In our latest Artist Spotlight, we chat to Biffy Clyro live guitarist and former Oceanzise member about his new record, ‘To Cure A Blizzard Upon A Plastic Sea’
S] Talk us through the main inspirations behind the new record?
My primary inspiration on this record is the breadth of my own capability. I don’t consider myself a very eclectic artist. I’ve got a few cool tricks. But this being my seventh record, it’s still a challenge to find new elements to pursue, and still have the music sound authentic and like it’s my own. So that, and an absolute pathological dislike of the Tory government, and a lingering fear of having to return to a regular job. I also love loads and loads of echo and fuzz.
S] What motivates you outside of music, think specific people and places?
I love being a married father-of-one in Chorlton, South Manchester. I love my friends dearly. I love playing guitar for Biffy Clyro, and I love seeing them work together every day to create. Biffy are a huge inspiration to be immersed in every day. A hugely positive and wholesome family vibe.. Music pours out of them. They are fearless and unashamed, and they, like my wife, bring the best out in me.
S] How are you looking forward to getting back out on the road?
Always. The new songs sounds great live, and it gives me, and Steve (Durose) a chance to sing Guns N’ Roses songs in a van at 3am.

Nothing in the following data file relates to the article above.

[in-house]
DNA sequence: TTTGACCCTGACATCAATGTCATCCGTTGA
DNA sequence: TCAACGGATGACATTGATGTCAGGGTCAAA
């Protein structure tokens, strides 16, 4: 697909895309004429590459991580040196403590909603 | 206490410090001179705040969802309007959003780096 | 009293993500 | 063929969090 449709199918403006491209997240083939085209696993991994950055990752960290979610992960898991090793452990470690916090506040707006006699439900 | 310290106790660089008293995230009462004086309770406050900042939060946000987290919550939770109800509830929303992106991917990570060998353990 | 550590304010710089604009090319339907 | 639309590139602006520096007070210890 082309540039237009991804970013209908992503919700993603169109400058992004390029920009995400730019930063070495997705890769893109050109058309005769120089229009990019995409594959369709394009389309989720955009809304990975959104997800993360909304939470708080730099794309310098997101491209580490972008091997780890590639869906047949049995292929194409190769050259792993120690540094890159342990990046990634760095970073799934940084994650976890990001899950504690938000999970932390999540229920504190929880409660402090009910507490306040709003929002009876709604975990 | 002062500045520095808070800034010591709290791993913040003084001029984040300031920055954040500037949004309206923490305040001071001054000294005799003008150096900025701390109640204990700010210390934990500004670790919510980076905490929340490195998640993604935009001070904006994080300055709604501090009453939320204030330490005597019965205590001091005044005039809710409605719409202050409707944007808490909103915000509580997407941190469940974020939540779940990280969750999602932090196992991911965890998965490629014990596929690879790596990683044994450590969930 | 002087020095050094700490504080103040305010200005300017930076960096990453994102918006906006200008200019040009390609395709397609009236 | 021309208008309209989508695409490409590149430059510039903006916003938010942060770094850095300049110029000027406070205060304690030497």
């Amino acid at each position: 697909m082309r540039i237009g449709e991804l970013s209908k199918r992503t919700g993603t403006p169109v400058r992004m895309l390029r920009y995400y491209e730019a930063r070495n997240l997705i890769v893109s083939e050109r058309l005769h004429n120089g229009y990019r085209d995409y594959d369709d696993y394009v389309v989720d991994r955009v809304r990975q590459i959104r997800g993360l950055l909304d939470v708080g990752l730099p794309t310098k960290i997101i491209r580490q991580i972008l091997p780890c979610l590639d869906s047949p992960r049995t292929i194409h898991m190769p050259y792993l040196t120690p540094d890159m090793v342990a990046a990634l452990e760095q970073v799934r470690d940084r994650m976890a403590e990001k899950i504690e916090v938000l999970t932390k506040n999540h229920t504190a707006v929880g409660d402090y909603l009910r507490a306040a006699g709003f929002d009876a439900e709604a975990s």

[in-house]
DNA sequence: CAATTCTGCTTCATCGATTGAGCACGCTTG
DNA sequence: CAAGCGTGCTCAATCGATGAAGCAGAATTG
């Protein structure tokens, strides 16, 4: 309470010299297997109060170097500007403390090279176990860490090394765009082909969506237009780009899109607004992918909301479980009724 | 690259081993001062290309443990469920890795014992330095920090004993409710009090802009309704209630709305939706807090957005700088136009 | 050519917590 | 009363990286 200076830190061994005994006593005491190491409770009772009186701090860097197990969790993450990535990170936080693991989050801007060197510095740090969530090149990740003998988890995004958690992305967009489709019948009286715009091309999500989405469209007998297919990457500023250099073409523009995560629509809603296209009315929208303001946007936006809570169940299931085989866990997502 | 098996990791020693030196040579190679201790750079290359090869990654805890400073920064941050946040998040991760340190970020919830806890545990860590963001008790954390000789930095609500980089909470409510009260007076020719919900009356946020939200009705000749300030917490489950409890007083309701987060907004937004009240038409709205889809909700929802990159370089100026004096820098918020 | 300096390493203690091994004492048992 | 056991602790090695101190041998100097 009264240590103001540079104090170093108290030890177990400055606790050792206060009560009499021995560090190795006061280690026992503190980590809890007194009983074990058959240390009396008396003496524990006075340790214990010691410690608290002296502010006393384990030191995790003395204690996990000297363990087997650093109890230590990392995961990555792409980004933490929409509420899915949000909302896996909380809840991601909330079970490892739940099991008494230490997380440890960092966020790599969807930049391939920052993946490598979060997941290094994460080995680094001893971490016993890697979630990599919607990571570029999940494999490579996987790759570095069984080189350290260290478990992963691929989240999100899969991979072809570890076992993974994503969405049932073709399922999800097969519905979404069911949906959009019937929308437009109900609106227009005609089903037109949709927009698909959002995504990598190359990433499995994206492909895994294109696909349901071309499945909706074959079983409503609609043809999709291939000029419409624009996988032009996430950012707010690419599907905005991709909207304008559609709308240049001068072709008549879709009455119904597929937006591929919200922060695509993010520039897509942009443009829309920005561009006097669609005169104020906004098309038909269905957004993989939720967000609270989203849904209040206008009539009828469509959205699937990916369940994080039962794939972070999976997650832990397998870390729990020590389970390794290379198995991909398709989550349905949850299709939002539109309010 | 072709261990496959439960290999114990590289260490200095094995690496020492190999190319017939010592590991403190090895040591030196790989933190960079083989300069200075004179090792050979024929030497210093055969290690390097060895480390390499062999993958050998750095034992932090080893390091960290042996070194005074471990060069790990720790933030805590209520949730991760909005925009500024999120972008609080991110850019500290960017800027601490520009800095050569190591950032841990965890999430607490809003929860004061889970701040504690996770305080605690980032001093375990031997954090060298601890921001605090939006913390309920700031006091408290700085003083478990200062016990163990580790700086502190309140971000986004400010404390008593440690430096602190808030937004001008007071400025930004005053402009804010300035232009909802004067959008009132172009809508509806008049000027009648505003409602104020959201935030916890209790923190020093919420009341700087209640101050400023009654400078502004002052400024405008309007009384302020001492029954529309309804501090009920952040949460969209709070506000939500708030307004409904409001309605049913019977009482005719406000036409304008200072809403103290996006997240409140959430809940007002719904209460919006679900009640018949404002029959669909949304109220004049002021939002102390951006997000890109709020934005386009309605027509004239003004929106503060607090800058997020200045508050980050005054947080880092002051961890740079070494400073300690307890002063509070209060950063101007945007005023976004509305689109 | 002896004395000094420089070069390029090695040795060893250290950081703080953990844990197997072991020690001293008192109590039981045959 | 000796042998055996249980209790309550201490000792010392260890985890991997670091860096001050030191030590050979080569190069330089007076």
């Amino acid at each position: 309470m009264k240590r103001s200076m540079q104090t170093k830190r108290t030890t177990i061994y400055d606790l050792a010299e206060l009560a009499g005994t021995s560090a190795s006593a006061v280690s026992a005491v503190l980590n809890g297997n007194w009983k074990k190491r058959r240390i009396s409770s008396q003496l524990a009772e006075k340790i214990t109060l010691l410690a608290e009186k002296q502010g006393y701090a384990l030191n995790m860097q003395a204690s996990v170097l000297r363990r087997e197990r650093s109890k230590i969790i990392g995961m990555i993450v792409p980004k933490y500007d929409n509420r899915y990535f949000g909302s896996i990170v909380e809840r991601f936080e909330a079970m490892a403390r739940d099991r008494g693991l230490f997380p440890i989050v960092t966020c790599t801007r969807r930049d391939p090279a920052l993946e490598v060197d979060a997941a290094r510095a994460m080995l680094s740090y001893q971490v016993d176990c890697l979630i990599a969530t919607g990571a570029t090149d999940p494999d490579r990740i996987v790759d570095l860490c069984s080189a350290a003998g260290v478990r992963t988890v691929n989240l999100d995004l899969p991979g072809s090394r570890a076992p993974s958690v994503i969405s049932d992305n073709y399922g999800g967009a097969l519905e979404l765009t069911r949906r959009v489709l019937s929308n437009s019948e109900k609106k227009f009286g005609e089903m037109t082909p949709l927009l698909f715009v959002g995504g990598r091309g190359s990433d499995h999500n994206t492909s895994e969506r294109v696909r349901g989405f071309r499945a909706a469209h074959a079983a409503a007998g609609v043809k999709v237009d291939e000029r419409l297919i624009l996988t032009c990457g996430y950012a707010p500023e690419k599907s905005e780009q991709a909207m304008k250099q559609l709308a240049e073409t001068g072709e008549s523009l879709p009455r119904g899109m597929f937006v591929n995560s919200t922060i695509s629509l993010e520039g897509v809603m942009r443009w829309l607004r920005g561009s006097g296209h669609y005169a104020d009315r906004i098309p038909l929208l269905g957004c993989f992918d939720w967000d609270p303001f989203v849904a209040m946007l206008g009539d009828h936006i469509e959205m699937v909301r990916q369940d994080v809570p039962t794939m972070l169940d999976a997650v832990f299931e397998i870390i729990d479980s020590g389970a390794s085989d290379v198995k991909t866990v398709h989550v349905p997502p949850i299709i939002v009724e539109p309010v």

S] What are the biggest challenges you face as an artist now?
Giving a fuck what anyone thinks.
S] To what extend did mental health awareness inspire ‘Immortal Soldiers’
Immortal Soldiers is more of a fantasy piece. I spend a lot of time playing with toy soldiers with my son and so my mind is in a perpetual state of fantasy/disbelief while ever I’m at home. It’s hard to keep up. But there are no boundaries, really, to a child’s imagination. You can stretch the truth to virtually any degree, and if the fantasy is interesting enough, the kid will follow you. It’s really fun. And often extremely violent.
S] What have you learned about yourself through the music that you’ve made through your career, until now?
Apart from learning how to actually write songs, I’ve learned to trust the feeling of uncertainty and fear that’s synonymous with the creative process. It’s usually a sign that I’m onto something. The process of creating is often more rewarding than releasing the work itself; at least when you’re creating it you only have to convince yourself of it’s worth. Upon release you have to explain to complete strangers that they should listen, and that’s painful cos in all likelihood they don’t give a fuck about your weird chord changes or three-footed grooves. They probably just want a big chorus, a fuckable frontman and an easy life. I like to think I can supply that too from time to time. Except for the fuckable part. That’s just absolutely not a thing.
S] What advice would you give to emerging musicians?
Work hard to make the tunes, you wanna make and fuck absolutely everyone else.